Four days later the Security Council voted to reduce UNAMIR to 270 men, by Resolution 912. Following the withdrawal of the Belgian forces, Dallaire consolidated his contingent of Canadian, Ghanaian, and Dutch soldiers in urban areas and tried to provide areas of "safe control". His actions saved the lives of 20,000 Tutsi. The administrative head of UNAMIR, former Cameroonian foreign minister Jacques-Roger Booh-Booh, has been criticized for downplaying the significance of Dallaire's reports and for holding close ties to the Hutu militant elite.
The US was reluctant to get involved in the "local conflict" in Rwanda and refused to label the killings as "genocide". Then-president Bill Clinton later publicly regretted that decision in a Frontline television interview. Five years later, Clinton stated that he believed that if he had sent 5,000 U.S. peacekeepers, more than 500,000 lives could have been saved. ( source )
March 12 - The Arab League calls for a U.N. no-fly zone over Libya. A meeting in Cairo decides that "serious crimes and great violations" committed by the Gaddafi government against his people have stripped it of legitimacy.
March 16 - Forces loyal to Gaddafi are near rebel-held Benghazi and "everything will be over in 48 hours," Gaddafi's son Saif al-Islam tells France-based TV channel Euronews.
March 17 - The U.N. Security Council votes to authorize a no-fly zone over Libya and "all necessary measures" -- code for military action -- to protect civilians against Gaddafi's army.
Leader Muammar Gaddafi on Wednesday threatened that Libya will replace western banks, oil firms and companies by others from China, India, Russia and Brazil. Speaking on Wednesday on state television, Gaddafi claimed that Libya's oil fields and ports are "safe" and "under control." -March 2nd, 2011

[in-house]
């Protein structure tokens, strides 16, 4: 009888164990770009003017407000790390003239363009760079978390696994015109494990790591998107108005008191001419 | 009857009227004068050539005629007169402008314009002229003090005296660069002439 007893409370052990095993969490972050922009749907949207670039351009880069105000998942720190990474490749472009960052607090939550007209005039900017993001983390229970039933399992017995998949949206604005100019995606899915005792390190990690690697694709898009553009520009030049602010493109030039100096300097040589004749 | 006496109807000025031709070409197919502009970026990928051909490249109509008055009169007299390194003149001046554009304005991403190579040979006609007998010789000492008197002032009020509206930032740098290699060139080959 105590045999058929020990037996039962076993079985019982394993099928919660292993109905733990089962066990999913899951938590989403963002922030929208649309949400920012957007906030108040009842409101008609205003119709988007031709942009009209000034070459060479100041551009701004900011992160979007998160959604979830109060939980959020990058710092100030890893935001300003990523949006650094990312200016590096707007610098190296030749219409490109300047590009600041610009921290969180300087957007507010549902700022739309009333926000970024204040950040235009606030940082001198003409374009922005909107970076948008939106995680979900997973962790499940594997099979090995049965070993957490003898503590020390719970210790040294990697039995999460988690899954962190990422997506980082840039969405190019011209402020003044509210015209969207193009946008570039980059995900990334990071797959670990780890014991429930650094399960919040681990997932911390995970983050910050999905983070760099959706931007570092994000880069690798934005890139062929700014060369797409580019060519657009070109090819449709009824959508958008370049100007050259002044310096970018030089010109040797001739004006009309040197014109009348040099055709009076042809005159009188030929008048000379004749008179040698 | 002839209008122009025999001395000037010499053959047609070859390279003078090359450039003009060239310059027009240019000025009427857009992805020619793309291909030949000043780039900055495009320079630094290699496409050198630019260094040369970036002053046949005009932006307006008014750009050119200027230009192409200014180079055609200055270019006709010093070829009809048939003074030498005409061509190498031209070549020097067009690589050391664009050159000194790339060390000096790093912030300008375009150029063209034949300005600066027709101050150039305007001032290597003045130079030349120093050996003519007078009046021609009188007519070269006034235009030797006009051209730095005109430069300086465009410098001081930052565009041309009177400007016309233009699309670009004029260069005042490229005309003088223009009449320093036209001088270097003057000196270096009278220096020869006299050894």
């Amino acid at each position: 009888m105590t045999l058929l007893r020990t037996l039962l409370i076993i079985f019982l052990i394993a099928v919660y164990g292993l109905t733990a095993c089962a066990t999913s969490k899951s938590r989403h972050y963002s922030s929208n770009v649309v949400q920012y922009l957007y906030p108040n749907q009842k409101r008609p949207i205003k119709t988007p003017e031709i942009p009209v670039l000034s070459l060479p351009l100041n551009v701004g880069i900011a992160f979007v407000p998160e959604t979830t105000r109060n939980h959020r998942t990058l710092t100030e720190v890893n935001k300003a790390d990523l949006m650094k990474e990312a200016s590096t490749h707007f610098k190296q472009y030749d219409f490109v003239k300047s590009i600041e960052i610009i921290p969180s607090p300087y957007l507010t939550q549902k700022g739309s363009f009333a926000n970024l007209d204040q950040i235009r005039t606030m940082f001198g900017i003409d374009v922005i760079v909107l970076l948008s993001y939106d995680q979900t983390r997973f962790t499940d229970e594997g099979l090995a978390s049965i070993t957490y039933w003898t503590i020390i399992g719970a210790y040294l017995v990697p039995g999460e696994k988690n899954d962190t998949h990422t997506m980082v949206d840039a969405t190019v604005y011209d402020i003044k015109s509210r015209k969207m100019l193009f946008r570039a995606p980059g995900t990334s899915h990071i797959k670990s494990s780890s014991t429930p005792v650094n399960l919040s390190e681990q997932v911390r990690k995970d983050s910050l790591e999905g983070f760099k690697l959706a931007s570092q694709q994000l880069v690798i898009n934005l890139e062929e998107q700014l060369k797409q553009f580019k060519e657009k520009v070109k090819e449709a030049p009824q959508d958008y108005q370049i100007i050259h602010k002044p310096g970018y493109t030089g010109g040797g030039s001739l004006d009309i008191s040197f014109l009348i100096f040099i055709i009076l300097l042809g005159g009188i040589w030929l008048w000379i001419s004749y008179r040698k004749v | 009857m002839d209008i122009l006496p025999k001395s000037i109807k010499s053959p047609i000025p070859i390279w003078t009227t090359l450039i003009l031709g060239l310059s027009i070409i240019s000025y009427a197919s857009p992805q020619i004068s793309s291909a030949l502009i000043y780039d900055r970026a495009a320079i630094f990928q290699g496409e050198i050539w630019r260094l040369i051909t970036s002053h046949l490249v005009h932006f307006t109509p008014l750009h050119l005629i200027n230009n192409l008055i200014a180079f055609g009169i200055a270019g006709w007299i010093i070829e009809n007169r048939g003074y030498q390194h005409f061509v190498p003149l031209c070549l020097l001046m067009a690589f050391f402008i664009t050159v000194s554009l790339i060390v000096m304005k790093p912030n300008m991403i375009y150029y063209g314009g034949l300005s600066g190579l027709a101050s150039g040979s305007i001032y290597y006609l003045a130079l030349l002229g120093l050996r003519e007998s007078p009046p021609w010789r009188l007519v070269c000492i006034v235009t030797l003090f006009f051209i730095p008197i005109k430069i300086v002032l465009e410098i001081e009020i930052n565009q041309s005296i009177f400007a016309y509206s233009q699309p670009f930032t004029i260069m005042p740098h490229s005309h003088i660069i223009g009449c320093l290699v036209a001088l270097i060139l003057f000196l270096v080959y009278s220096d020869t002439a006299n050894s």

( source )
The intolerable conditions the region finds itself in today are the result of a decadelong campaign by Slobodan Milosevic to build a greater Serbia by singling out whole peoples for destruction because of their ethnicity and faith. The brutal methods are familiar now. Spreading hate in the media. Killing moderate leaders. Arming paramilitaries and ordering soldiers to conduct planned campaigns of murder and expulsion. Eradicating the culture, the heritage, the very record of the presence of his victims. Refugees are not a byproduct of the fighting he has initiated; the fighting is designed to create refugees. We are haunted by the images of people driven from their homes, pushing the elderly in wheelbarrows, telling stories of relatives murdered.
President Clinton, 1999
Since 24 March 1999 [Westphalian style sovereignty] is being replaced by the emerging Clinton Doctrine, a carbon copy of the Brezhnev doctrine of limited sovereignty that supposedly justified the Soviet-led occupation of Czechoslovakia in 1968. Like his Soviet predecessor, Mr. Clinton used an abstract and ideologically loaded notion – that of universal "human rights" – as the pretext to violate the law and tradition.
The Clinton Doctrine is rooted in the bipartisan hubris of Washington’s foreign policy "elite," tipsy on its own heady brew of the "world’s last and only superpower." Legal formalities are passé, and moral imperatives – never sacrosanct in international affairs – are replaced by a cynical exercise in situational morality, dependent on an actor’s position within the superpower ’s value system. And so imperial high-mindedness is back, but in a new form. Old religion, national flags and nationalist rivalry play no part.
But the yearning for excitement and importance, that took the British to Peking, Kabul and Khartoum, the French to Fashoda and Saigon, and the Americans to Manila, has now re-emerged. As a result a war was waged on an independent nation because it refused foreign troops on its soil. All other justifications are post facto rationalizations. The powers that waged that war have aided and abetted secession by an ethnic minority, secession that – once formally effected – will render many European borders tentative. In the context of any other European nation the story would sound surreal.
There was no "genocide," of course. Compared to the killing fields of the Third World, Kosovo was an unremarkable, low-intensity conflict, uglier perhaps than Northern Ireland a decade ago, but much less so than Kurdistan. A total of 2,108 fatalities on all sides in Kosovo until June 1999, in a province of over two million, favorably compares to the annual homicide tally of 450 in Washington D.C. (population 600,000). Counting corpses is poor form, but bearing in mind the brutalities and "ethnic cleansings" ignored by NATO – or even condoned, notably in Croatia in 1995, or in eastern Turkey – it is clear that "Kosovo" is not about universal principles.